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I am going to be making a cross for a church. Does anyone know if there are standard width to height proportions? Or if you've made any, what did you use?
Jim Tolpin just did a small writeup on The Lost Art Press blog about this:
In Christian churches, there is a 3 to 2 ratio.
I did one last year for a client. It was based on the Assissi cross in Italy. As Josrph stated, it had a 3:2 ratio.
Several years ago, we had an order for a cross designed by an architect. We used some 6” square Cedar for the two parts, and a big half lap. Height was about 10’.
Once it was complete, Tony, the resident muscle man, got under it and gave it a lift to move it to the complete work area. Well, it was a classic pose, and though no one meant to be sacrilegious, they encouraged him to carry it around the shop as the camera phones came out. He obliged, with a bit of the old Passion Play overplayed for laughs.
One nice young guy was offended and complained to me, as if I set it up.
There are many proportions and even shapes that are appropriate. It's always best to talk to the Liturgist and Priest/Minister, or parish design committee if there is one.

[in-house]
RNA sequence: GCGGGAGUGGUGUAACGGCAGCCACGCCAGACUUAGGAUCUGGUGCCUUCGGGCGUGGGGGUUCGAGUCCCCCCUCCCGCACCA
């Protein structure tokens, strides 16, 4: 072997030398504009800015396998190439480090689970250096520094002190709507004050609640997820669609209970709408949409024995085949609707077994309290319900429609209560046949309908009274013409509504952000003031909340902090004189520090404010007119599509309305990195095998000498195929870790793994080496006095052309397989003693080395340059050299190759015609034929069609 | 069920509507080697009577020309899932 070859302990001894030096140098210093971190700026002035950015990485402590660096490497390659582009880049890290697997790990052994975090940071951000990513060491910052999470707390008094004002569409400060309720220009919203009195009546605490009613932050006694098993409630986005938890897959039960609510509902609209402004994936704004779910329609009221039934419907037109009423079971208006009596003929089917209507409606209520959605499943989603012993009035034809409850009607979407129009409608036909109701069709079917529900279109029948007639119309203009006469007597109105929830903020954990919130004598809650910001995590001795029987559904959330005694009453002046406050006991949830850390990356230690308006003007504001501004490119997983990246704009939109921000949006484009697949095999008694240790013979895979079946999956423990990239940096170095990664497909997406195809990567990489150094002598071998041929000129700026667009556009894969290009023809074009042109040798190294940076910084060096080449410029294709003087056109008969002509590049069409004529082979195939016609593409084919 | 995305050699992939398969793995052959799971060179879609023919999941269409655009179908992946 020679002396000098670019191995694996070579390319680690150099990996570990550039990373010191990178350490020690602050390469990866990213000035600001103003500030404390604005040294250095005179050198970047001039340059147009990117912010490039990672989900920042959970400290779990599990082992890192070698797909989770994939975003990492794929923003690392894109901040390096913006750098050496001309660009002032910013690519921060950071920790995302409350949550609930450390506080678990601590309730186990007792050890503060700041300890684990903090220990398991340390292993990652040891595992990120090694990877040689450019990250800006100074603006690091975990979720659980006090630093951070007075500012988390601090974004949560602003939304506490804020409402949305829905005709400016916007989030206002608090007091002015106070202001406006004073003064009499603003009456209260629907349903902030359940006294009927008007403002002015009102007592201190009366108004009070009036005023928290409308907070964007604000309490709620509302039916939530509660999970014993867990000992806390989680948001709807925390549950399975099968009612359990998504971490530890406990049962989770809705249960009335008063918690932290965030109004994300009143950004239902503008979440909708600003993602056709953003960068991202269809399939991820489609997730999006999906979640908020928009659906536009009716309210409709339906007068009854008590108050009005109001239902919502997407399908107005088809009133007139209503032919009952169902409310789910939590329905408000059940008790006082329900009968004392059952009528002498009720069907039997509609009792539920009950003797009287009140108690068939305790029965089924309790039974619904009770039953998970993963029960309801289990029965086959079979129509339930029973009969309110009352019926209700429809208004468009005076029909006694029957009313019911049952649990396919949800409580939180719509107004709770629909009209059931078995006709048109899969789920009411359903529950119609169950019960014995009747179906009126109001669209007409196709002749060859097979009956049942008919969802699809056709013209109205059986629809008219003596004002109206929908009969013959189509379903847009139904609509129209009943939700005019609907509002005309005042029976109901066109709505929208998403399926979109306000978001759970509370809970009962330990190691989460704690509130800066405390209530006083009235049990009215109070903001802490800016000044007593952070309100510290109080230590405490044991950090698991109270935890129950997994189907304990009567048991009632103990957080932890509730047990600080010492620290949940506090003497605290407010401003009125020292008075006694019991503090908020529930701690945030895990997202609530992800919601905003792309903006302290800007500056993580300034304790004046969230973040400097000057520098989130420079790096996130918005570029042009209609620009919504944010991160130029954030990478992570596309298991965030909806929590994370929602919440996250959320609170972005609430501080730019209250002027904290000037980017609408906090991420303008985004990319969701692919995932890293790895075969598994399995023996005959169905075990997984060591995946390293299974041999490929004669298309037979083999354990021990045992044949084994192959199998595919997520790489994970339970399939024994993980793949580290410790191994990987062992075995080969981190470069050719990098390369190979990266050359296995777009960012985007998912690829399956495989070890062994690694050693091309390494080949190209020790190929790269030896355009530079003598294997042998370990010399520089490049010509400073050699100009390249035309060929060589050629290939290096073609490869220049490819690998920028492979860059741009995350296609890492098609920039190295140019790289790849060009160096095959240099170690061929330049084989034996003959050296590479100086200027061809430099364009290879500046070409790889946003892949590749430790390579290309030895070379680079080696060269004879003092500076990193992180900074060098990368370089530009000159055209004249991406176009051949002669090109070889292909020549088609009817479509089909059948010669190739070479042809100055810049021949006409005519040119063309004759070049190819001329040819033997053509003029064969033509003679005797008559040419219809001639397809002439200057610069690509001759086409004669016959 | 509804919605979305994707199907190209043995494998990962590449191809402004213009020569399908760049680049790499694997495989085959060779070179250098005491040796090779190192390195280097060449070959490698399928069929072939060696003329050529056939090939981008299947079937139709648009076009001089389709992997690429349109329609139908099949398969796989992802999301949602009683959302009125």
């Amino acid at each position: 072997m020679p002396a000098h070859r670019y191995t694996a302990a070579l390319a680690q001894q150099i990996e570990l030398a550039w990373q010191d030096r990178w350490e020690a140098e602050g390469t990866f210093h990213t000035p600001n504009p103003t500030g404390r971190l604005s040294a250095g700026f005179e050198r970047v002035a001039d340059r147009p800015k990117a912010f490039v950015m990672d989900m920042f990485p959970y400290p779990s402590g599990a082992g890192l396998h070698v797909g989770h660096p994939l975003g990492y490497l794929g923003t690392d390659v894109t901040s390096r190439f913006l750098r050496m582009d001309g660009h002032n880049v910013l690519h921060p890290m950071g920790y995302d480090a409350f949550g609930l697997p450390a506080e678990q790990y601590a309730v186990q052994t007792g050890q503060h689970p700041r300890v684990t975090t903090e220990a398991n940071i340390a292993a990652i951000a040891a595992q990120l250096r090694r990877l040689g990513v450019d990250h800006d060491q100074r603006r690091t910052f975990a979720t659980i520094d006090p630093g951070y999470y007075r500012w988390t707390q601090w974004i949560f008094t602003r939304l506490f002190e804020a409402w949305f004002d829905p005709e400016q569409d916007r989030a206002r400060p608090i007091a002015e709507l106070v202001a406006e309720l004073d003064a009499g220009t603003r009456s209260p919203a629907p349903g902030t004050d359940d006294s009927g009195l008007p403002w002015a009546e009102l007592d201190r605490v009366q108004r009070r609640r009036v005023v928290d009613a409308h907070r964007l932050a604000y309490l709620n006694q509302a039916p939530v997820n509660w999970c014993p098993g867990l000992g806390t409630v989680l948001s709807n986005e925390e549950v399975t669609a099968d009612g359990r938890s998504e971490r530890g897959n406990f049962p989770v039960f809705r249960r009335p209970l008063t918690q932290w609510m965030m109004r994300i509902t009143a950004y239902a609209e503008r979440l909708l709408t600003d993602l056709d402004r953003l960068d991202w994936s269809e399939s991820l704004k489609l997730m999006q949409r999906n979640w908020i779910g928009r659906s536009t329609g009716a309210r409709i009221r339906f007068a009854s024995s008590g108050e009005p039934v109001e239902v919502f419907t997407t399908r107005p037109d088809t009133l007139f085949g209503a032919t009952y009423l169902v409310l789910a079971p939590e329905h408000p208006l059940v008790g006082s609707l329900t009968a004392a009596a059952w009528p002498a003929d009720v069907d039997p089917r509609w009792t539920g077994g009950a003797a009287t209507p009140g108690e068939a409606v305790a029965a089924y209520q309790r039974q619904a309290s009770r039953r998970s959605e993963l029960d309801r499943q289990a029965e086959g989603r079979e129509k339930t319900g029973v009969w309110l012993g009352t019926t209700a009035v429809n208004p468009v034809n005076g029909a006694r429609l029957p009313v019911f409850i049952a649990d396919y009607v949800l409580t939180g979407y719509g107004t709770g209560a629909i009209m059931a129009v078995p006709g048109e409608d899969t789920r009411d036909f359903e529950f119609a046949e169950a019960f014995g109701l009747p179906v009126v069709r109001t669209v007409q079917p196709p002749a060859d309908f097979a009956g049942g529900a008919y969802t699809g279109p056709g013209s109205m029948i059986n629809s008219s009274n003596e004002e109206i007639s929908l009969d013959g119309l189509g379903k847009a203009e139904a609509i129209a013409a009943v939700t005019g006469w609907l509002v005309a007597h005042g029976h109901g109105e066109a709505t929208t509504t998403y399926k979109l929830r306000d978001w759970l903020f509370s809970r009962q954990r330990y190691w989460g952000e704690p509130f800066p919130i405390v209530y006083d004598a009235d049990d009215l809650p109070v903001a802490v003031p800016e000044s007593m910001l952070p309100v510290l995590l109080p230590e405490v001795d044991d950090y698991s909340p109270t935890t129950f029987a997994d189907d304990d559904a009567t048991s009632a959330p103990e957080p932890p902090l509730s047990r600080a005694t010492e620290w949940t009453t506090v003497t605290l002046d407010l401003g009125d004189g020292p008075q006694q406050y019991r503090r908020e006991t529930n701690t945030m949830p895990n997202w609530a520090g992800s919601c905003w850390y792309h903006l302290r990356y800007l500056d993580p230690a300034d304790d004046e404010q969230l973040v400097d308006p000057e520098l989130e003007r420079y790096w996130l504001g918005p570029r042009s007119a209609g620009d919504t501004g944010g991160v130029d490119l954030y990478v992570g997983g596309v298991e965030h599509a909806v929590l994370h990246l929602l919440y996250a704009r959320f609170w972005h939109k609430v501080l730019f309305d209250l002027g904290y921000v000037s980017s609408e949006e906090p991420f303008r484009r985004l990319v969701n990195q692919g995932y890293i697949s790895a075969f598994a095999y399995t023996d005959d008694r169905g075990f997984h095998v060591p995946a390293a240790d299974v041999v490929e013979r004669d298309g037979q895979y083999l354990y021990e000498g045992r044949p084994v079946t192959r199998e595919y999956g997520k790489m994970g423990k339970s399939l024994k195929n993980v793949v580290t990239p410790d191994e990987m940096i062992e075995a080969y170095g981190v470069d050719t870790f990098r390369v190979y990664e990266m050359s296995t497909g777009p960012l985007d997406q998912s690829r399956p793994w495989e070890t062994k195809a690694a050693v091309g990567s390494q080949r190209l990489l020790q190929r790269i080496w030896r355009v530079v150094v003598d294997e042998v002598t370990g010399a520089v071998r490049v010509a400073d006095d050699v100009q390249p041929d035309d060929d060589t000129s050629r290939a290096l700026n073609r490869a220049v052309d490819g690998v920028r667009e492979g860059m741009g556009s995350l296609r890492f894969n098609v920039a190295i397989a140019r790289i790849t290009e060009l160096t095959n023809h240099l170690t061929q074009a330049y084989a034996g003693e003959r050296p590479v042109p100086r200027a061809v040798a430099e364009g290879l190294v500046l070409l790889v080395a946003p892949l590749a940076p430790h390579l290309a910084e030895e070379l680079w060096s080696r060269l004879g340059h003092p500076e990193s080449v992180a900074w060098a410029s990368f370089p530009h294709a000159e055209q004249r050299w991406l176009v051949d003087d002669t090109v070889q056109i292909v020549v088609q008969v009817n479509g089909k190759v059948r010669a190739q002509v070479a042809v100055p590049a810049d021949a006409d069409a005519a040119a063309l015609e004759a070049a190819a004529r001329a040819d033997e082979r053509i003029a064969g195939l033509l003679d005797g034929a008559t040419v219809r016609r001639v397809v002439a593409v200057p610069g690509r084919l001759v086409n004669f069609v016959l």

A classic Roman cross, for instance, is proportioned as if you unwrapped a cube: one square above, one in the center, one on each side, and two below. The cross shown above in the picture is another acceptable form. An Eastern Orthodox church would want one with two crossarms and a diagonal one below. The equal arm cross is used sometimes, and sometimes it is rotated 45° in honor of St. Andrew. Firemen use a variant of the Maltese cross, which is another equal arm cross. Crosses are one of those personal and specific items that go beyond approved forms, so there's also room for interpretation. It sounds like you don't know what you are doing, so discuss it first or you risk diluting the potency of the symbol and design integrity of the space.
This wikipedia article goes through some of the classic forms: